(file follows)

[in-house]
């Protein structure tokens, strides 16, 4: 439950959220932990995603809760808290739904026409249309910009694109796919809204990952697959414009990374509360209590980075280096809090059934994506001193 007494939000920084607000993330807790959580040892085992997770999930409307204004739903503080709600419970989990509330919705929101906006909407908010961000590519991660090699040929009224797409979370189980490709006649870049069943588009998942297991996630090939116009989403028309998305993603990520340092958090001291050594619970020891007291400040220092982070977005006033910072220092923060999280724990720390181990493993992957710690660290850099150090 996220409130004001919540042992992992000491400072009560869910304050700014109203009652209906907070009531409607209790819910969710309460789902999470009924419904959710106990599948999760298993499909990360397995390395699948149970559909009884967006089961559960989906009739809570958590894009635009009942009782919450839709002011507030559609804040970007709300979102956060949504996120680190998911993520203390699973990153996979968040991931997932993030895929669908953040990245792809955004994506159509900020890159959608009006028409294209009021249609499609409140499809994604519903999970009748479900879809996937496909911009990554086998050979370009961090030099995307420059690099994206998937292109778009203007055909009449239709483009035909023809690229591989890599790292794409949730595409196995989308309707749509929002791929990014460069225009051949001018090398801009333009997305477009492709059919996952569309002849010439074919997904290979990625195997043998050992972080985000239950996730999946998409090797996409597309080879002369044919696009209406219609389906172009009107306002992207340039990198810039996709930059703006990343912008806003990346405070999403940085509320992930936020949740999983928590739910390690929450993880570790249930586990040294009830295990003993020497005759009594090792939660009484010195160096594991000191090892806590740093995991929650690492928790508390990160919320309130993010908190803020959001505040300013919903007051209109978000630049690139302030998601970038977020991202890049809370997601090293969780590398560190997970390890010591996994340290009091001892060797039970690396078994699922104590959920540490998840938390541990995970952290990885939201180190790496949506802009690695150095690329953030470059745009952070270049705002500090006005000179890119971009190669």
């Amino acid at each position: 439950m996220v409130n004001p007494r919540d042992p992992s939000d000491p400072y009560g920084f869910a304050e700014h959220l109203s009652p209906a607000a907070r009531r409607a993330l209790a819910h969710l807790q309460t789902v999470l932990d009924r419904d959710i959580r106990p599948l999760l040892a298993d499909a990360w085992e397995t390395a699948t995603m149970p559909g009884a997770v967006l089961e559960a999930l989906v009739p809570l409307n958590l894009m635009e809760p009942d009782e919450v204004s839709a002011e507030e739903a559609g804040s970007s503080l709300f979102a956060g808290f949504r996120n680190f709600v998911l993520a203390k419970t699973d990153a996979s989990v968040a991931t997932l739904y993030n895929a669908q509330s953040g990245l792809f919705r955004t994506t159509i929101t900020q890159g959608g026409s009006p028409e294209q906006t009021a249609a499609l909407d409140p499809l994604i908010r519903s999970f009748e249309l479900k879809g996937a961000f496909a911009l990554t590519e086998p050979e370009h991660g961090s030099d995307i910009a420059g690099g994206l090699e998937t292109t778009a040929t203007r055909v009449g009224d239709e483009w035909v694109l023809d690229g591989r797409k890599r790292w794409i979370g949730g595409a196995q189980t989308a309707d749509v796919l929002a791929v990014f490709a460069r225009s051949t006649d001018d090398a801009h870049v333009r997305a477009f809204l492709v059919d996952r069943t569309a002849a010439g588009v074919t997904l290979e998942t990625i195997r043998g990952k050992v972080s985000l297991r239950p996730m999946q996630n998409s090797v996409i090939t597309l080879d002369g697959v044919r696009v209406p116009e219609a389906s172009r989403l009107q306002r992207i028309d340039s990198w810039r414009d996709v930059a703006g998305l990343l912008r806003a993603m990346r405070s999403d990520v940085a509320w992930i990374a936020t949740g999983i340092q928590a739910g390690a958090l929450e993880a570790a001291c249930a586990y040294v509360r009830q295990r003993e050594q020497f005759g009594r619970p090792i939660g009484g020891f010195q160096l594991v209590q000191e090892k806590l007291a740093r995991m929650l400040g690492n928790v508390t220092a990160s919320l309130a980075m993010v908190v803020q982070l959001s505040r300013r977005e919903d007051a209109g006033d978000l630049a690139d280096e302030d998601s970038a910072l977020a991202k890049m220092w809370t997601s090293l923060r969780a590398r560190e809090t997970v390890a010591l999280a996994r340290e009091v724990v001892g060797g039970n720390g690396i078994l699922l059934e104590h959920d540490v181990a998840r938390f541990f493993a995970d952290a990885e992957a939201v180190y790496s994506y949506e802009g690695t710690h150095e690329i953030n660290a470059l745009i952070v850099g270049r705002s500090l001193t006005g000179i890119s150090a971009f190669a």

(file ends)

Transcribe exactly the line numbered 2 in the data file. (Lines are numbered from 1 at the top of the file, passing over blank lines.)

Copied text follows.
């Protein structure tokens, strides 16, 4: 439950959220932990995603809760808290739904026409249309910009694109796919809204990952697959414009990374509360209590980075280096809090059934994506001193 007494939000920084607000993330807790959580040892085992997770999930409307204004739903503080709600419970989990509330919705929101906006909407908010961000590519991660090699040929009224797409979370189980490709006649870049069943588009998942297991996630090939116009989403028309998305993603990520340092958090001291050594619970020891007291400040220092982070977005006033910072220092923060999280724990720390181990493993992957710690660290850099150090 996220409130004001919540042992992992000491400072009560869910304050700014109203009652209906907070009531409607209790819910969710309460789902999470009924419904959710106990599948999760298993499909990360397995390395699948149970559909009884967006089961559960989906009739809570958590894009635009009942009782919450839709002011507030559609804040970007709300979102956060949504996120680190998911993520203390699973990153996979968040991931997932993030895929669908953040990245792809955004994506159509900020890159959608009006028409294209009021249609499609409140499809994604519903999970009748479900879809996937496909911009990554086998050979370009961090030099995307420059690099994206998937292109778009203007055909009449239709483009035909023809690229591989890599790292794409949730595409196995989308309707749509929002791929990014460069225009051949001018090398801009333009997305477009492709059919996952569309002849010439074919997904290979990625195997043998050992972080985000239950996730999946998409090797996409597309080879002369044919696009209406219609389906172009009107306002992207340039990198810039996709930059703006990343912008806003990346405070999403940085509320992930936020949740999983928590739910390690929450993880570790249930586990040294009830295990003993020497005759009594090792939660009484010195160096594991000191090892806590740093995991929650690492928790508390990160919320309130993010908190803020959001505040300013919903007051209109978000630049690139302030998601970038977020991202890049809370997601090293969780590398560190997970390890010591996994340290009091001892060797039970690396078994699922104590959920540490998840938390541990995970952290990885939201180190790496949506802009690695150095690329953030470059745009952070270049705002500090006005000179890119971009190669």